Addressing gaps in education, whether funding or achievement, has long been a common buzz word among politicians. That’s why it felt surreal to learn that Democrats and Republicans, in what’s been an especially contentious period of time, have finally reached an agreement that will equalize per-pupil funding across the state.
Nearly everyone in Lansing has referred to the newest school aid budget as “historic” for the level of investment in Michigan’s children and it’s all being done without raising taxes on residents. Additionally, funding will be increased for a variety of programming that’s had proven success. A boost to the Great Start Readiness Program will help the youngest of learners while directing more resources to career and technical equipment will assist those ready to enter the work force or pursue a higher degree. Special education and reading programs will also see more funding.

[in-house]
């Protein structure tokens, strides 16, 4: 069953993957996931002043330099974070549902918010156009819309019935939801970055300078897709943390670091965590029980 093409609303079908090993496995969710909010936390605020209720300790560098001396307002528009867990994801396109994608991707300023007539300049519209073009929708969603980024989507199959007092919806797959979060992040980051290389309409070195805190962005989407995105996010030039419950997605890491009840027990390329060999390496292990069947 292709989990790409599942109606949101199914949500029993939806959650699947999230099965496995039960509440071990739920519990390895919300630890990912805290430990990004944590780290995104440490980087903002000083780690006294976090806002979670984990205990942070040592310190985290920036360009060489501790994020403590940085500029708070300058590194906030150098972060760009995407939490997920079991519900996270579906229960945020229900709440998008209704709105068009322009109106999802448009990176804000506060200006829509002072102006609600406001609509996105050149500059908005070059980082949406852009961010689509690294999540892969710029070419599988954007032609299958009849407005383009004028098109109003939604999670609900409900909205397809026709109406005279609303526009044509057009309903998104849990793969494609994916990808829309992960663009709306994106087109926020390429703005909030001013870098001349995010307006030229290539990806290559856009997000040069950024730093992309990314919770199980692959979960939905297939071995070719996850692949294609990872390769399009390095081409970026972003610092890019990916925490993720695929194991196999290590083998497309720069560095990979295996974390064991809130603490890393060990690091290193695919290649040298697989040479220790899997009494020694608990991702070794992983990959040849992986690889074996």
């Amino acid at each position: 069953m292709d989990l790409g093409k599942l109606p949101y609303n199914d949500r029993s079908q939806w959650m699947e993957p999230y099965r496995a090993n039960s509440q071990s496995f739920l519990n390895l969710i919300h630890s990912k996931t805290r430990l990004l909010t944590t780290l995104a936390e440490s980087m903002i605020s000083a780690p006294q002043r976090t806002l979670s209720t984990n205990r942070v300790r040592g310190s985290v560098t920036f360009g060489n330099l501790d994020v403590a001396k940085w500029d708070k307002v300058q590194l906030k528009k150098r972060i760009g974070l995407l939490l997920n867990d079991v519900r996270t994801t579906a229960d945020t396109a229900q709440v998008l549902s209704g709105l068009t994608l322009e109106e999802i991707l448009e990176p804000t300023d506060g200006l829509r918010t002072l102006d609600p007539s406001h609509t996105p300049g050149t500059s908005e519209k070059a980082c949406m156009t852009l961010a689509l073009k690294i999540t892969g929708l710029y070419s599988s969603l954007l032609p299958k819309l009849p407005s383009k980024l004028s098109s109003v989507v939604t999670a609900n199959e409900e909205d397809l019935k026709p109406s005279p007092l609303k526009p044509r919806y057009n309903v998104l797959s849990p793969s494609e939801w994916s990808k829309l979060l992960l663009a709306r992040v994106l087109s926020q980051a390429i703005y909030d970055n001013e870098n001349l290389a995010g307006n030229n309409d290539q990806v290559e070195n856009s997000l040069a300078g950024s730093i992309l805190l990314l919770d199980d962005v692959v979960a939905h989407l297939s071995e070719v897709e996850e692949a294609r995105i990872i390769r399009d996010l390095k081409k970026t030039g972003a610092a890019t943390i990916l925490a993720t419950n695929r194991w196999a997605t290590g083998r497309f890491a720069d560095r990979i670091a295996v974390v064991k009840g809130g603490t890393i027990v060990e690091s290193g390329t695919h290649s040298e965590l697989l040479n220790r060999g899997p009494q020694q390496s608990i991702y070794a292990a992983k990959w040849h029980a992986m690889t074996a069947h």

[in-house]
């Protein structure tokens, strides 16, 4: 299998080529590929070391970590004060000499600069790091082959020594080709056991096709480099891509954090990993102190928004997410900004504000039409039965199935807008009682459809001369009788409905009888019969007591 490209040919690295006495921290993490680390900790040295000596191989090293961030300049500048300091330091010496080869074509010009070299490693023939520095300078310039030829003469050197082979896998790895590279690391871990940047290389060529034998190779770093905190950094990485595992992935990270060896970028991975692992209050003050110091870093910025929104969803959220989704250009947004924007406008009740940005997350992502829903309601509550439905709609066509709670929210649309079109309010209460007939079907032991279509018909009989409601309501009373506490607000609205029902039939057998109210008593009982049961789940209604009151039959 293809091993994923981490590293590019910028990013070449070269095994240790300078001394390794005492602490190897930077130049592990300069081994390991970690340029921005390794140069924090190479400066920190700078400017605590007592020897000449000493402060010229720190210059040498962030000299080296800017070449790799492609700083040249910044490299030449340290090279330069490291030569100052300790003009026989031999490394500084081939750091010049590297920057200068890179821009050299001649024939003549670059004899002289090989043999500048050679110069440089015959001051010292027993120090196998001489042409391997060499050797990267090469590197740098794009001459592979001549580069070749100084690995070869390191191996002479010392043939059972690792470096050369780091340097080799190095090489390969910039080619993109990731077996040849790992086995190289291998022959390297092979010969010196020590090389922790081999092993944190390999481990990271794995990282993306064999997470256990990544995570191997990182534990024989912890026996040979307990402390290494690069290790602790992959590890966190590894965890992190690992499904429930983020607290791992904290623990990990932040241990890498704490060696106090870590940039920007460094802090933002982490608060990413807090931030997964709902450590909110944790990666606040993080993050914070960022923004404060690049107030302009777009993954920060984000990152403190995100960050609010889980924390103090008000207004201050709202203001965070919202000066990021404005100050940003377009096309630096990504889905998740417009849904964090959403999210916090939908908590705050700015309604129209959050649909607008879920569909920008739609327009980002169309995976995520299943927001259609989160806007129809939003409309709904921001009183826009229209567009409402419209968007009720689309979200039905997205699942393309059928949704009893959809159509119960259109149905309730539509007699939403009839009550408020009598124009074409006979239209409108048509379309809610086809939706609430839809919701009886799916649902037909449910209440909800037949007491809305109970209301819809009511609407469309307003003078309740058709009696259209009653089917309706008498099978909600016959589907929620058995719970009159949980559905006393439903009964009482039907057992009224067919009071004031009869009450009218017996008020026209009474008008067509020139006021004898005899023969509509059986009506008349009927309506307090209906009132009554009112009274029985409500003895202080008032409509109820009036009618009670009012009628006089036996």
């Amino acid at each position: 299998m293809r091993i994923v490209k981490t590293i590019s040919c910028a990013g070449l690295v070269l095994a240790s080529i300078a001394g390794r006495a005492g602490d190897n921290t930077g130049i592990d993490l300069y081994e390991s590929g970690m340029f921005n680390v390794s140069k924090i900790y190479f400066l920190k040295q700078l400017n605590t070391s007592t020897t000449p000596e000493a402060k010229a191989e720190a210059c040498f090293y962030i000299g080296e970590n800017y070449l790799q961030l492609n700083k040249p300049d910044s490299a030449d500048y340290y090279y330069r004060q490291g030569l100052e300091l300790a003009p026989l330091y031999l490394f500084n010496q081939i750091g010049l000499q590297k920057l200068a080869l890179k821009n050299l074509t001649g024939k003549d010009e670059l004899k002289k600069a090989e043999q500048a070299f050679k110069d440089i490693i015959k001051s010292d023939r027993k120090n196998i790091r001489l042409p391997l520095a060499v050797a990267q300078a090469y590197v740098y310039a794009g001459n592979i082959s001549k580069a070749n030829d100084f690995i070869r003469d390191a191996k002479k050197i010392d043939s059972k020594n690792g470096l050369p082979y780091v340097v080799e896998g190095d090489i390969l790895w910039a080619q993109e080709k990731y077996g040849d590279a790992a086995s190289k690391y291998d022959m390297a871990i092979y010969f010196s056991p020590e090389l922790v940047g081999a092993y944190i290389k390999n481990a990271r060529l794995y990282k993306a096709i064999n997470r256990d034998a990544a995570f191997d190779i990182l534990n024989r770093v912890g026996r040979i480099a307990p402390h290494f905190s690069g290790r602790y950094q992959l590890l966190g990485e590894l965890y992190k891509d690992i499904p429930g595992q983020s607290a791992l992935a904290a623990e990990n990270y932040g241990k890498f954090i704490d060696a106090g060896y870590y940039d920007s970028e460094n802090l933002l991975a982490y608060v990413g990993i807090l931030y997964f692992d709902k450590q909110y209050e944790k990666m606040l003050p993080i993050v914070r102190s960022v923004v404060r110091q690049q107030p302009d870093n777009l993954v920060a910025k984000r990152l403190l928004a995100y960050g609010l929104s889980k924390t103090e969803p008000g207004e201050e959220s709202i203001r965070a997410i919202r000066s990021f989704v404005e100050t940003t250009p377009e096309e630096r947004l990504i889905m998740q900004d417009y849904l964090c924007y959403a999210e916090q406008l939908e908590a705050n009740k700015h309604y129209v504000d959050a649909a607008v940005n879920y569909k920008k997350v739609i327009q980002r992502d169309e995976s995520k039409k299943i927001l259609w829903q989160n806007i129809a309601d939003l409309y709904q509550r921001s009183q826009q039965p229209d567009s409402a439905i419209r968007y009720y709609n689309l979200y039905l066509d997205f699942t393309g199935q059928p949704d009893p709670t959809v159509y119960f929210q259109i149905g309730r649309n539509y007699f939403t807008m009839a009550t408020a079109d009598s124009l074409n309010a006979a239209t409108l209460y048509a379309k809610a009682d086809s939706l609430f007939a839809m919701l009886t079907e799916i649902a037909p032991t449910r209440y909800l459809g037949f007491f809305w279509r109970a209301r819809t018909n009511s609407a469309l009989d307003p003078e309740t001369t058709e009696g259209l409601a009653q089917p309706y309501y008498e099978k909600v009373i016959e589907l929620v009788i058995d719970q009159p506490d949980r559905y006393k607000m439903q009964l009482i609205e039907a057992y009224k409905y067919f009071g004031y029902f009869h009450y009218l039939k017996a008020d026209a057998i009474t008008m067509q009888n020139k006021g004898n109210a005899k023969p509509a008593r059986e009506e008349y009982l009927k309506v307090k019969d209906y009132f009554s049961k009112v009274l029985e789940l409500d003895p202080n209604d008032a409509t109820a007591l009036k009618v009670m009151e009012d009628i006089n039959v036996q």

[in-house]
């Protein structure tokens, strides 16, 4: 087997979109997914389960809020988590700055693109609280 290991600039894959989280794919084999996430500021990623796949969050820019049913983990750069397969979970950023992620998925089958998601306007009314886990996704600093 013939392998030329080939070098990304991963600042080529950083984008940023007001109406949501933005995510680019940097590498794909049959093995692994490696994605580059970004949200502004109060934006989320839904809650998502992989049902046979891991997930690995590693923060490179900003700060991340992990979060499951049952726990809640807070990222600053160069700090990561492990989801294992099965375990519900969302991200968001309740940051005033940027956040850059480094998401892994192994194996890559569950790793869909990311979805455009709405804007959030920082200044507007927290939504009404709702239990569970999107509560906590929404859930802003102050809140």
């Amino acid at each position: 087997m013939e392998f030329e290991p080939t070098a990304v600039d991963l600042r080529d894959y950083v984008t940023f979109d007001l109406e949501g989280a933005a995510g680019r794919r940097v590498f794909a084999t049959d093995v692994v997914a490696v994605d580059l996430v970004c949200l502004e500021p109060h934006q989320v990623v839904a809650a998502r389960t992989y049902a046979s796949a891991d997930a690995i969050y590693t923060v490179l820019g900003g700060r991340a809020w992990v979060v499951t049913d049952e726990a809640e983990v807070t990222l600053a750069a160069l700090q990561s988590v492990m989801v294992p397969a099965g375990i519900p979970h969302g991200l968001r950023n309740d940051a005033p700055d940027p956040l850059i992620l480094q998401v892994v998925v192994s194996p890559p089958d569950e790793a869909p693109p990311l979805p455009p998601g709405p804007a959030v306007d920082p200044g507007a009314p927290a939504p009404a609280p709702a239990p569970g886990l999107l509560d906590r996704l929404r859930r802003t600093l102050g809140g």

The budget also addresses long-term costs too including a one-time investment in the school retirement system which will hopefully free up future funding that can be directed to the classroom.
Local districts will especially welcome the fact that more rural districts will finally receive funding equal to that of other communities with bigger tax bases. As a result, per-pupil funding will be $8,700 for every student in Michigan regardless of where they live.
Even the men and women who gave it their stamp of approval can’t really fathom that it’s happened. State Rep. Gary Howell, in a press release issued by his office last week, described the funding increase to be “far more than could ever have been anticipated by even the most optimistic of expectations.”
After the year-plus-long pandemic and the learning disruptions it has caused, students, parents, teachers and administrators should feel heartened that additional resources will be coming their way in the 2021-22 school year.